New Scientist – It has been long known that DNA can be altered “epigenetically” – where changes occur without altering the sequence of DNA but leave chemical marks on genes that dictate how active they are by adding chemical methyl groups that silence genes, for example. Numerous environmental factors, such as stress and smoking, have been shown to influence these epigenetic marks.
Now, researchers have discovered that messenger RNA, the mirror-image copy of DNA from which all proteins are manufactured, can be methylated too.
Jaffrey’s team found that around a fifth of the RNA produced in cells from rat brains and human kidneys contained methylated versions of adenosine, one of the four building blocks of our genetic code. “It was exciting to find that 20 per cent had methyl groups, so it must be a pretty fundamental regulatory mechanism,” says Jaffrey.
Separate analyses of assorted rat tissues demonstrated that the methylated RNA was concentrated in the brain, liver and kidneys. Also, samples from rat embryos showed that concentrations rose 70-fold in the brain as it reached the final stages of growth, therefore they are likely to play a fundamental role in development.
The team also discovered that the methyl groups are stripped off the RNA by an enzyme linked with obesity. The enzyme is made by a gene called FTO, one variant of which raises the risk of obesity by 70 per cent. People with an overactive copy of the gene are most at risk, suggesting that stripping the methyl groups from RNA might somehow alter our metabolism.
The researchers found that methylated adenosine tended to cluster close to the point on the RNA strand where protein manufacture reaches completion, and on regions where other proteins bind to the strand to alter or halt production. The suggestion is that methylation may therefore dictate how much protein gets made, and when. “It’s not changing what would be made, but it might govern how much and when it’s made,” says Jaffrey. This, he says, could in turn have a big impact on a multitude of physiological processes and disease.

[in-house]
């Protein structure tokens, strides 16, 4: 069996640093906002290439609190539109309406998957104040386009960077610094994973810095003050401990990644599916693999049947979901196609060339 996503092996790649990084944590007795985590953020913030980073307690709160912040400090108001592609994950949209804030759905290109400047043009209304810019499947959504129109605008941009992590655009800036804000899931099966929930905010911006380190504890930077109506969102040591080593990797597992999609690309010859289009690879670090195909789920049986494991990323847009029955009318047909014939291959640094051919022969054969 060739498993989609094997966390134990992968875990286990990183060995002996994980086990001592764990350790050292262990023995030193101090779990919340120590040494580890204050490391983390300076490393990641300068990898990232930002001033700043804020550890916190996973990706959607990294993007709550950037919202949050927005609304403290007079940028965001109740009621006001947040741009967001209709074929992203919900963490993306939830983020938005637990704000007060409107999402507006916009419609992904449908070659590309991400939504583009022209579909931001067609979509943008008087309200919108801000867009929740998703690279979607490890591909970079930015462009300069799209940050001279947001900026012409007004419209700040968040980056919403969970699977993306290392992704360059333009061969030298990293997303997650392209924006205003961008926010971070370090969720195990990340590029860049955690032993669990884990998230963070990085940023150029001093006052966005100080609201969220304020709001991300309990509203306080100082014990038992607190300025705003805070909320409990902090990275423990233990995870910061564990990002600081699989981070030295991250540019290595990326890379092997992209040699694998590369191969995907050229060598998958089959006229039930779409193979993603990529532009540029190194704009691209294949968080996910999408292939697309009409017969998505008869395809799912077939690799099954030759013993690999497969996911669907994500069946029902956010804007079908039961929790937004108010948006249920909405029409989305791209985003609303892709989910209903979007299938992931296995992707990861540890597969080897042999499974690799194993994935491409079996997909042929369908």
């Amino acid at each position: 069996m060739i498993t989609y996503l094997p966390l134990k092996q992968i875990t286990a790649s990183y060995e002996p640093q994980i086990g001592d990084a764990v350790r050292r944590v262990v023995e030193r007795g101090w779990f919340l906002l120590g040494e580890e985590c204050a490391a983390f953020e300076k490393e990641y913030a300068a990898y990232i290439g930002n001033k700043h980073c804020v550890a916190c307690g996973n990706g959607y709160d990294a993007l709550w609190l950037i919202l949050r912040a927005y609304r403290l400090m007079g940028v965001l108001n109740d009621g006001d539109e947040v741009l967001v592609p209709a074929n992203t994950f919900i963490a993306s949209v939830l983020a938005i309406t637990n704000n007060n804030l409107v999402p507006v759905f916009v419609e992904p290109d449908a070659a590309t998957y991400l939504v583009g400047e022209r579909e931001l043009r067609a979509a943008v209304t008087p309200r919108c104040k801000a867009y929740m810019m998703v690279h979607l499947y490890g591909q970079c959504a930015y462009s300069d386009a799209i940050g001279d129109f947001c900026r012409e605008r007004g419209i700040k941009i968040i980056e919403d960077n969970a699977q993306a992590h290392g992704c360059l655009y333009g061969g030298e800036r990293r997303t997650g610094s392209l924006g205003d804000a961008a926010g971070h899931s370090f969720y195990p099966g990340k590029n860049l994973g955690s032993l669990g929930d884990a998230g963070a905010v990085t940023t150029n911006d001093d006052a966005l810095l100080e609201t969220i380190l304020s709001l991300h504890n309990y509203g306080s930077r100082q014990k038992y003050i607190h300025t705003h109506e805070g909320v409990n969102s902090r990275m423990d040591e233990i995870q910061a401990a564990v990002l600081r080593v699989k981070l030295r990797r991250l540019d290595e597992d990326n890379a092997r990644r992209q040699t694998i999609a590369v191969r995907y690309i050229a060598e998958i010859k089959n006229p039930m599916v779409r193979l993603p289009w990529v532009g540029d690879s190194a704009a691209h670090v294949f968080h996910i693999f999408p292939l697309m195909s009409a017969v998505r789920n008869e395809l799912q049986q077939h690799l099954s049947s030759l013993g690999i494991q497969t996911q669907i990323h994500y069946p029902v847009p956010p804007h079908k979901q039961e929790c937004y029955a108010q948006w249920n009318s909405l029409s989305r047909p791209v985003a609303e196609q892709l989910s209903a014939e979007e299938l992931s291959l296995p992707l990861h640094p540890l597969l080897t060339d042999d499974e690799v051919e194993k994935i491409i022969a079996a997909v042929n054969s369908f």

* m6A is a widespread RNA modification in many tissues with high levels in the brain
* MeRIP-Seq identifies m6A in 7,913 genes encoding both coding and noncoding RNAs
* m6A is enriched near stop codons and within 3′ UTRs in both mouse and human mRNAs
* The transcriptome-wide landscape of m6A provides important insights into m6A function
Methylation of the N6 position of adenosine (m6A) is a posttranscriptional modification of RNA with poorly understood prevalence and physiological relevance. The recent discovery that FTO, an obesity risk gene, encodes an m6A demethylase implicates m6A as an important regulator of physiological processes. Here, we present a method for transcriptome-wide m6A localization, which combines m6A-specific methylated RNA immunoprecipitation with next-generation sequencing (MeRIP-Seq). We use this method to identify mRNAs of 7,676 mammalian genes that contain m6A, indicating that m6A is a common base modification of mRNA. The m6A modification exhibits tissue-specific regulation and is markedly increased throughout brain development. We find that m6A sites are enriched near stop codons and in 3′ UTRs, and we uncover an association between m6A residues and microRNA-binding sites within 3′ UTRs. These findings provide a resource for identifying transcripts that are substrates for adenosine methylation and reveal insights into the epigenetic regulation of the mammalian transcriptome.
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